For many, the pandemic showed them a life where they had more control over their work than ever before, from the environment they were in, to the hours they worked. And, for many, a return to mandated hours in a bland office might be what their bosses want, but it is not what they yearn for.
The impact can be seen in the increase in people selling their skills on freelance platform sites. Whether they are testing the waters, or taking the plunge, more and more people are considering freelancing. And that’s leading to the rise in what is known as ‘flexforcing’.
Flexforcing is getting a new look
The concept of flexforcing is nothing new, in many ways it’s just a new term for an old practice. You hire people to do specific tasks, not to fill vacancies, in the same way you might have hired contractors, consultants or even spot-purchased services from freelancers. What’s new is how it’s becoming a viable option for almost everyone.
There’s also a key difference in who you hire. While freelancers, contractors and consultants made up the flexible workforce of the past, flexforcing in 2022 is somewhat changed. Many businesses are hiring their former staff on a project-by-project basis.
Those that are adopting flexforcing, both businesses and individuals, are finding it incredibly effective. Businesses, of course, save on costs. It can be a lot cheaper than maintaining a standing workforce. But it usually means higher quality work for them, too, as they can hire specialists they might not be able to justify on the payroll.
Staff and businesses are finding that the old employment contracts that supposedly brought loyalty and stability, were, in fact, just a straitjacket, committing both sides to a relationship that may have been good but wasn’t ideal either.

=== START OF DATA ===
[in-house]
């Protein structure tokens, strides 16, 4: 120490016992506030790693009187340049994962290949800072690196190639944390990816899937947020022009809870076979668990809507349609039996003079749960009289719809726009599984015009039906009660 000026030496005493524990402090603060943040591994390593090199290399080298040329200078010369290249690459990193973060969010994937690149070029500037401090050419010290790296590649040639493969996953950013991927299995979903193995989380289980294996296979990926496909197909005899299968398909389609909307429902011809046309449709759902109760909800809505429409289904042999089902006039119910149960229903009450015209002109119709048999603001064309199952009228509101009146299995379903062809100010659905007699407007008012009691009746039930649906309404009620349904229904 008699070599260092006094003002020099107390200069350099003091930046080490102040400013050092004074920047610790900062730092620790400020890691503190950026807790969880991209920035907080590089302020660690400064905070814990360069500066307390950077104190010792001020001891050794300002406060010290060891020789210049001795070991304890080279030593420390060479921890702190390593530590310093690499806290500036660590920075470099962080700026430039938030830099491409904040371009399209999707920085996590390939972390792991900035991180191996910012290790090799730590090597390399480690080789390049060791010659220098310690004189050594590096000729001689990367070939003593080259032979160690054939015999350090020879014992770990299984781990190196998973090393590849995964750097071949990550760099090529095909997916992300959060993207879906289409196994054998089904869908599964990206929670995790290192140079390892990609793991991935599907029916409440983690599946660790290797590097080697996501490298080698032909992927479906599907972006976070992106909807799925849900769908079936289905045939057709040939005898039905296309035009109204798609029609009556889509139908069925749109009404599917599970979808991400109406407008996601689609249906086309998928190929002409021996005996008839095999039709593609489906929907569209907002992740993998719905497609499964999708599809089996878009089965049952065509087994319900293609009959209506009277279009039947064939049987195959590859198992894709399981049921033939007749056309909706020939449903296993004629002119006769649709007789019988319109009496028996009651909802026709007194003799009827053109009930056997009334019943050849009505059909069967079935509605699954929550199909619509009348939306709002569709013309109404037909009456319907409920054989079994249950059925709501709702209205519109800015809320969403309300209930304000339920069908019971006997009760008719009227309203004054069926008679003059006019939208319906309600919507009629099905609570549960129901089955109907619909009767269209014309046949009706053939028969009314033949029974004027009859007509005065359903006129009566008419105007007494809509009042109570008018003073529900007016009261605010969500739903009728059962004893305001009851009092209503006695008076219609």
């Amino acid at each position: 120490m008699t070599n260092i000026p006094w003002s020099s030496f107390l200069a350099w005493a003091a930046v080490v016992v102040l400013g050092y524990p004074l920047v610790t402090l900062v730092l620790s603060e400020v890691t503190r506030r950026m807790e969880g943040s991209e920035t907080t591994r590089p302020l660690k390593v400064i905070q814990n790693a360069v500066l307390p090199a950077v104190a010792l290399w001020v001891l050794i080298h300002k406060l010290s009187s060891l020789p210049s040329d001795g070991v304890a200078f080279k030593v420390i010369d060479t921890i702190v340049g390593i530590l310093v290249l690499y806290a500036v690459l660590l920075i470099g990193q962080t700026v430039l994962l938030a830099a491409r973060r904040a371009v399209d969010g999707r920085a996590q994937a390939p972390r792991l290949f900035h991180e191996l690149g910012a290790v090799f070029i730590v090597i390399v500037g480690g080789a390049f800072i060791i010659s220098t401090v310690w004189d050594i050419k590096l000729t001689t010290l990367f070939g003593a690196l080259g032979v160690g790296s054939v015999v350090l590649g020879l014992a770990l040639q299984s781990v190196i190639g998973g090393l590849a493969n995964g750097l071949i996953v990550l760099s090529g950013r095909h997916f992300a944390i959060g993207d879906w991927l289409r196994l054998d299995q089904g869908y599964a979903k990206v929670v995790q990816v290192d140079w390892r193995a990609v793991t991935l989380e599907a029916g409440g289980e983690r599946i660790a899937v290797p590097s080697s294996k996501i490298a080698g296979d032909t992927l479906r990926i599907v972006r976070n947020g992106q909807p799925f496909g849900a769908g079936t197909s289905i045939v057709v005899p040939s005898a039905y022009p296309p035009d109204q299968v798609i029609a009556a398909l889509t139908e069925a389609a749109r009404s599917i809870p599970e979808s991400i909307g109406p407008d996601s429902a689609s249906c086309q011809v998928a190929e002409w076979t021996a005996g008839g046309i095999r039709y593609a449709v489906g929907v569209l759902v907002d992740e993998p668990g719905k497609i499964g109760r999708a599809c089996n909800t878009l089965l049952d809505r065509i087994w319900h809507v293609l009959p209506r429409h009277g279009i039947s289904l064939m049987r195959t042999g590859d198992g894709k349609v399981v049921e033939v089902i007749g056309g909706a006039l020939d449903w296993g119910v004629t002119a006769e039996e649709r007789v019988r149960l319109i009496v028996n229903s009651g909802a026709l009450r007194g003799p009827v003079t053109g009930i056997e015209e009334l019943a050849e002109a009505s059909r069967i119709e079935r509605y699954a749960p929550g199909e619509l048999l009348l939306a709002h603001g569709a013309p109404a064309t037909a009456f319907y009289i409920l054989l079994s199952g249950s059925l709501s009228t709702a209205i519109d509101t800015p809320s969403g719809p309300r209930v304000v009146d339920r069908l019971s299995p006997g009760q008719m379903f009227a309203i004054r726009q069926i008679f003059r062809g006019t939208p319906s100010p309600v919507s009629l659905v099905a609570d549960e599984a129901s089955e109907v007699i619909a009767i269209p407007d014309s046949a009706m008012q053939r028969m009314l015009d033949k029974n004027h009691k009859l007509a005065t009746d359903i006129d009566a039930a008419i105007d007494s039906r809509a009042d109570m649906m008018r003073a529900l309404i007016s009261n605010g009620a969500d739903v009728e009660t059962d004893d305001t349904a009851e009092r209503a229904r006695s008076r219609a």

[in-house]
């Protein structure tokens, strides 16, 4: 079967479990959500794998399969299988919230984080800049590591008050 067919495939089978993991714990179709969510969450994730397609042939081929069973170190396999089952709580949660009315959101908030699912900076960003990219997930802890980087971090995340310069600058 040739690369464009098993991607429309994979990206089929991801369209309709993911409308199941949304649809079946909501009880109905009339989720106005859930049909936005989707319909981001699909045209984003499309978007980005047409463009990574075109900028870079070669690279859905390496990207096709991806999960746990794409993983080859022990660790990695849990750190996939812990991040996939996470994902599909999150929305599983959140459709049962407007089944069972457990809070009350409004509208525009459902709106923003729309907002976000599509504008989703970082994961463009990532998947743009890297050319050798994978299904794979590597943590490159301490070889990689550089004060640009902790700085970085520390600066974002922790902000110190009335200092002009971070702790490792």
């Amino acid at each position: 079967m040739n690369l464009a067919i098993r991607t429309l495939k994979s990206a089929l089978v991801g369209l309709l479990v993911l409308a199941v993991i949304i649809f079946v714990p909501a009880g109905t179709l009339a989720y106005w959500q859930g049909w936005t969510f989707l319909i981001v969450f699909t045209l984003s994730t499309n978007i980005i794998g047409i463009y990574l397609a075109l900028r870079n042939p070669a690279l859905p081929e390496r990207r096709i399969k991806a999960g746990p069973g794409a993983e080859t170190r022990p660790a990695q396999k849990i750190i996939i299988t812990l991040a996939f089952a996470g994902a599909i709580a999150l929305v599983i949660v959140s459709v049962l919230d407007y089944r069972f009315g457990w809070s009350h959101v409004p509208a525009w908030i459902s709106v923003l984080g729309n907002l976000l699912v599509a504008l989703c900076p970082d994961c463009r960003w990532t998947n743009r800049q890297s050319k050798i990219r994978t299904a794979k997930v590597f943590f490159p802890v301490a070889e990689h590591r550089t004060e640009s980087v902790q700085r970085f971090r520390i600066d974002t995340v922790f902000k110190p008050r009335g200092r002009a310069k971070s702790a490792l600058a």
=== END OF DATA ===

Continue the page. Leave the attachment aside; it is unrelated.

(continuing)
Or perhaps that is unfair.
Old employment contracts may have had their place, but they no longer do in a remote first work environment.
When they move to a flexforcing arrangement, a business can hire people to do what they love, when they want to do it. For the professionals being hired, their autonomy is recognised leading to a higher sense of fulfilment.
Frequently the relationships develop to be just as strong and healthy as formal employment can be. Flexforce staff and businesses often develop long-lasting relationships, even including that ‘extra-mile’ mentality, despite neither side ever wanting a formal employment arrangement.
Flexforcing might be a new concept for many, but it’s already a firmly established practice for thousands of businesses and millions of self-employed individuals.
And as more and more workers discover the concept, businesses looking to secure the best talent for their projects might find that flexforcing is the future with former staff members they already know.
This article was originally published in the European Business Review on 7th April 2022